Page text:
Enlarge this image Workers at Havana’s airport prepare a shipment of Cuba’s Soberana Plus vaccine against COVID-19.
The government is donating the doses to Syria.Yamil Lage/AFP via Getty Images hide caption
toggle caption Yamil Lage/AFP via Getty Images
Workers at Havana’s airport prepare a shipment of Cuba’s Soberana Plus vaccine against COVID-19.The government is donating the doses to Syria.
Yamil Lage/AFP via Getty Images Cuba now has five vaccines in various stages.
Three of the vaccines, Soberana 1, Soberana 2 and Soberna Plus, were developed at the Finlay Institute in Havana.The other two, Abdala and Mambisa, came out of Cuba’s Center for Genetic Engineering and Biotechnology.
Soberana 2, Soberana Plus and Abdala are authorized by the Cuban authorities for use and export while the other two (one of which is a nasal spray) are still in clinical trials.None of them have yet been authorized by the World Health Organization or any other major international regulator
But they’ve allowed Cuba to boast one of the highest COVID vaccination rates in the world.More than 85% of the island nation is fully immunized against the virus — a far higher vaccination rate than the U.S.It even tops every country in Europe except Portugal.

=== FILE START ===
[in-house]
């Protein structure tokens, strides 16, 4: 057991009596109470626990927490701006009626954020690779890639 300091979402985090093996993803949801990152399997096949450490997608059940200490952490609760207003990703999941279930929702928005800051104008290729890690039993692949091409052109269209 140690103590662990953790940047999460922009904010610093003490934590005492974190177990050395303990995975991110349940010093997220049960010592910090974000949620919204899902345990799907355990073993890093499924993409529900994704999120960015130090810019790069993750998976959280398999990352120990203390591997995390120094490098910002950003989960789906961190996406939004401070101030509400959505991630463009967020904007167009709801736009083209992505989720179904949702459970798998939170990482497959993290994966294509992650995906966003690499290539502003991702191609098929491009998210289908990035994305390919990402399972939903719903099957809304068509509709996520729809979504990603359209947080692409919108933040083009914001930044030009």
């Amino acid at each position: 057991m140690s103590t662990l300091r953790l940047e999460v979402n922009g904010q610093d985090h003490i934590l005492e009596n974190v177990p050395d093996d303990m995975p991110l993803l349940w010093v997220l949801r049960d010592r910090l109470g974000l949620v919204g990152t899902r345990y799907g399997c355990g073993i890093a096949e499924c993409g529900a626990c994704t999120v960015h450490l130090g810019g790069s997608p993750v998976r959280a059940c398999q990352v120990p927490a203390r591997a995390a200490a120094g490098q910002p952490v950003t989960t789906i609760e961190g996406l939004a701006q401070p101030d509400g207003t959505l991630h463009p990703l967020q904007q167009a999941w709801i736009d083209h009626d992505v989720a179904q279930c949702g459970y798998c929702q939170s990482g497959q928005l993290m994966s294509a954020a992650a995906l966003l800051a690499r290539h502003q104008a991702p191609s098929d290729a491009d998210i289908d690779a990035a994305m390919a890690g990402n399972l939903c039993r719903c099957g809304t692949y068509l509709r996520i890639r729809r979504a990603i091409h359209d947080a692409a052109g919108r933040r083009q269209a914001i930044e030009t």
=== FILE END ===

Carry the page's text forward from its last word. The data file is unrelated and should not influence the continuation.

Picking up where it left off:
The country is even giving the shots to kid as young as 2 years old.
At a time when many other low- and middle-income nations continue to struggle to get enough doses, Cuba is exporting vaccine to Iran, Venezuela, Mexico, Nicaragua and Vietnam.
Pérez Riverol says Cuba was able to pull off this pharmaceutical feat for a number of reasons.
First, Cuba already had a robust vaccine manufacturing sector.The country of 11 million people produces most of its own inoculations for its routine childhood immunization program, targeting diseases such as yellow fever, whooping cough, diphtheria, tetanus.
“They have the whole infrastructure, you know,” Pérez Riverol says.”They’ve been working on vaccines for more than 30 years.”
And second, they didn’t attempt to re-invent the wheel.They took existing vaccines for other diseases and tweaked them by adding a portion of the SARS-CoV-2 virus.
All the COVID vaccines developed in Cuba are what are known as protein subunit conjugate vaccines.
“This is a technology that we’ve had around for a while,” says Amira Roess , a professor of global health and epidemiology at George Mason University and a non-resident scholar at the Middle East Institute.